The blame train was going full steam ahead when Harambe, a 17-year-old male lowlands gorilla, was killed at the Cincinnati zoo after a small child climbed into his enclosure. Days after the incident, the train took a detour and completely derailed, but before you say no one’s to blame because this was a tragic accident, here’s what you’re missing.
Once the child was in the hands of a powerful, 400-pound gorilla, authorities were right to kill Harambe to protect the child. As unfortunate as the loss is, a child’s life trumps an animal’s, even when an animal is just being an animal. Of course, when there’s a death, especially one that seems senseless and unnecessary, people are ready to express their outrage.
Many were quick to point the finger of fault — some aimed at the zoo and others at the child’s parents. However, as time passed, a different, much more troubling trend began. Social justice warriors became adamant that no one is to blame since it was an accident and we should quit judging.
If you’ve jumped on board with that sentiment, you are part of the problem. After many years working in quality assurance, performance improvement, and prevention and resolution, I know the following for a fact, even if I wasn’t at the zoo that day. Accidents happen. However, with almost every accident, there was a failure leading to it, and it’s usually more than one breakdown that caused the unfortunate outcome. Neglecting to recognize the part everyone involved played doesn’t do society any favors.
We should be picking apart everything that could have prevented this from happening — not to put someone on trial by public opinion, but to recognize what can be done so we never see something like this again. I assure you, that’s what the zoo’s risk management department is doing, and I wouldn’t be surprised to see exhibit changes in the future, making them more secure. Wouldn’t it be nice to see a barricade a child can’t easily crawl through or a sensor that alarms if something larger than 20 pounds passes it? These are issues zoo officials will contemplate because they have a duty to keep the animals and the public safe.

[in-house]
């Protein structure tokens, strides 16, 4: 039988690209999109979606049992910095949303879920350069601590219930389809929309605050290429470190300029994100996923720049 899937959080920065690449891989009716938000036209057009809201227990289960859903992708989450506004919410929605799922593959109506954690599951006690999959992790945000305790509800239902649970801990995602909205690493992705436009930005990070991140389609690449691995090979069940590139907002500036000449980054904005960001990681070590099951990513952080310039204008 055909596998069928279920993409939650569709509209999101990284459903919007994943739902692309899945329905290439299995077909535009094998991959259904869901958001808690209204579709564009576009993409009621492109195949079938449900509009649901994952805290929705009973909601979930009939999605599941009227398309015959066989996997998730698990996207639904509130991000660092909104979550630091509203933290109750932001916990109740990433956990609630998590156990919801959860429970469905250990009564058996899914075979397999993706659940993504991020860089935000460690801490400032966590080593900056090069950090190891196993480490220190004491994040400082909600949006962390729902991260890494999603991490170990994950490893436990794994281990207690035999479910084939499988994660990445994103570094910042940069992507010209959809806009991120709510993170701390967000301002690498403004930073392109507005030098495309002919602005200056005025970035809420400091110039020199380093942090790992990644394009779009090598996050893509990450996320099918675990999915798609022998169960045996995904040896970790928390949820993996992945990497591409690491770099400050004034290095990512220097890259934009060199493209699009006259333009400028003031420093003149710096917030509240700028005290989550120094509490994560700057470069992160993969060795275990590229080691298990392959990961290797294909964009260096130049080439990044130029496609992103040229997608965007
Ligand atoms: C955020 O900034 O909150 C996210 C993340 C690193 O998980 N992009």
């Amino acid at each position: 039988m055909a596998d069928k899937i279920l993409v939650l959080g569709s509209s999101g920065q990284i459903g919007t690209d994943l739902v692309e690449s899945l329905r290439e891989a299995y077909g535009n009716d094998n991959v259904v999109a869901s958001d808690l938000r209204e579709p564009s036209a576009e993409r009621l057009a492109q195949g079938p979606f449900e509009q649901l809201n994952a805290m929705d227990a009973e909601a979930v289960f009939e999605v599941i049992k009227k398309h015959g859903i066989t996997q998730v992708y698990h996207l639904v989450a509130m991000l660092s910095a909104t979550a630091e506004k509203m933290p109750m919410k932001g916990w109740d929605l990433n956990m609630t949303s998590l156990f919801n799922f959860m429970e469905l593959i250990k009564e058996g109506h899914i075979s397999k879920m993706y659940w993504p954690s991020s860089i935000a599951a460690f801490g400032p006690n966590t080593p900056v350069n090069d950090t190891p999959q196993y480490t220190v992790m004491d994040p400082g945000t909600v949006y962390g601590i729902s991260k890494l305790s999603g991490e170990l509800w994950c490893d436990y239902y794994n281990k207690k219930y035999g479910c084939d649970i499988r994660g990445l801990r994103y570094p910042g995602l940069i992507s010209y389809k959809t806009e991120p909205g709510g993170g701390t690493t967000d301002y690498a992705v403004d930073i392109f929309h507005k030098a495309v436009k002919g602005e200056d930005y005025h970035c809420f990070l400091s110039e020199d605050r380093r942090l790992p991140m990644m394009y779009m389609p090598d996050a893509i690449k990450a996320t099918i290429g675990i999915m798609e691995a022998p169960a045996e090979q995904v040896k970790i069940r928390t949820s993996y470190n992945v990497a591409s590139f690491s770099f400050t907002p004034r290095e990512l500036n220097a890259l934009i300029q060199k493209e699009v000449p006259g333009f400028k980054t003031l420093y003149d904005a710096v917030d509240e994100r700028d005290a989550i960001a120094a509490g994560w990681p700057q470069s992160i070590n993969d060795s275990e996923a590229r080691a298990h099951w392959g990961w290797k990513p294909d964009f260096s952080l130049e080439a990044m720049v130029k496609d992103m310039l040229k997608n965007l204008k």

Still, we need to take responsibility to keep our own children safe, and that involves evaluating what this mother might not have done or what she could have done better. Yes, it’s easy to play “armchair quarterback” and hindsight is always 20/20, but when did we decide that it’s impermissible to question or acknowledge mistakes for fear of hurting someone’s sensitivities — especially when it could save a life?
We should recognize that children get away quickly, so you can’t turn your back for even a second. Before we take a slew of kids on an adventure, we should question how many children, including what ages, one adult can reasonably handle. Did she have a talk with the child about the importance of not crossing the barriers? That’s something each of us should now know we need to do before our next fun day at the zoo. Don’t look at this mother’s failures to fault her, but don’t dismiss them when an honest discussion could have us all considering how to avoid this situation.
We should also question the reaction of eyewitnesses and what we would do differently if ever in that position. Rumors have circulated that the boy was heard saying he wanted to get into the water and was seen actively trying to cross the barrier before succeeding. Someone could have spoken up, saying in a calm and friendly manner, “No, that’s for the gorillas. You could get hurt.” Reports also indicate that eyewitnesses said the mother was distracted with other children, yet no one kept an extra eye on the boy who was adamantly trying to get into the water. Should we, as a society, look out for each other more?
Another eyewitness claims, “I assumed the woman next to me was the mother, getting ready to grab him until she says, ‘Whose kid is this?’” The woman was probably fearful to grab a stranger’s child. That moment of hesitation cost Harambe dearly and could have cost the boy his life. So, if in her shoes, will you second guess yourself or grab the child?
The boy isn’t free from blame either. He didn’t stay with his mother, he wandered away, he ignored barriers, and he crossed the rails. As much backlash as I’ll receive for this, I hope that when he’s well, he’s given a stern talking to about everything he did wrong, which ended up costing the only innocent being in this situation — Harambe — his life.
Evaluating the behaviors of all involved, figuring out their failures and mistakes, is the key to prevention. It’s not done to be critical of others, but to think critically. This is called “root cause analysis” — problem-solving to identifying the cause of problems. Unfortunately, it’s not a pleasant process because it requires laying blame to some degree, but it’s the least of what Harambe deserves.
So, the next time you want to dismiss an unfortunate event as just a “tragic accident,” ask yourself if closer consideration could prevent it in the future. If the answer is yes, it’s time to start looking for the failures, as uncomfortable as that might be.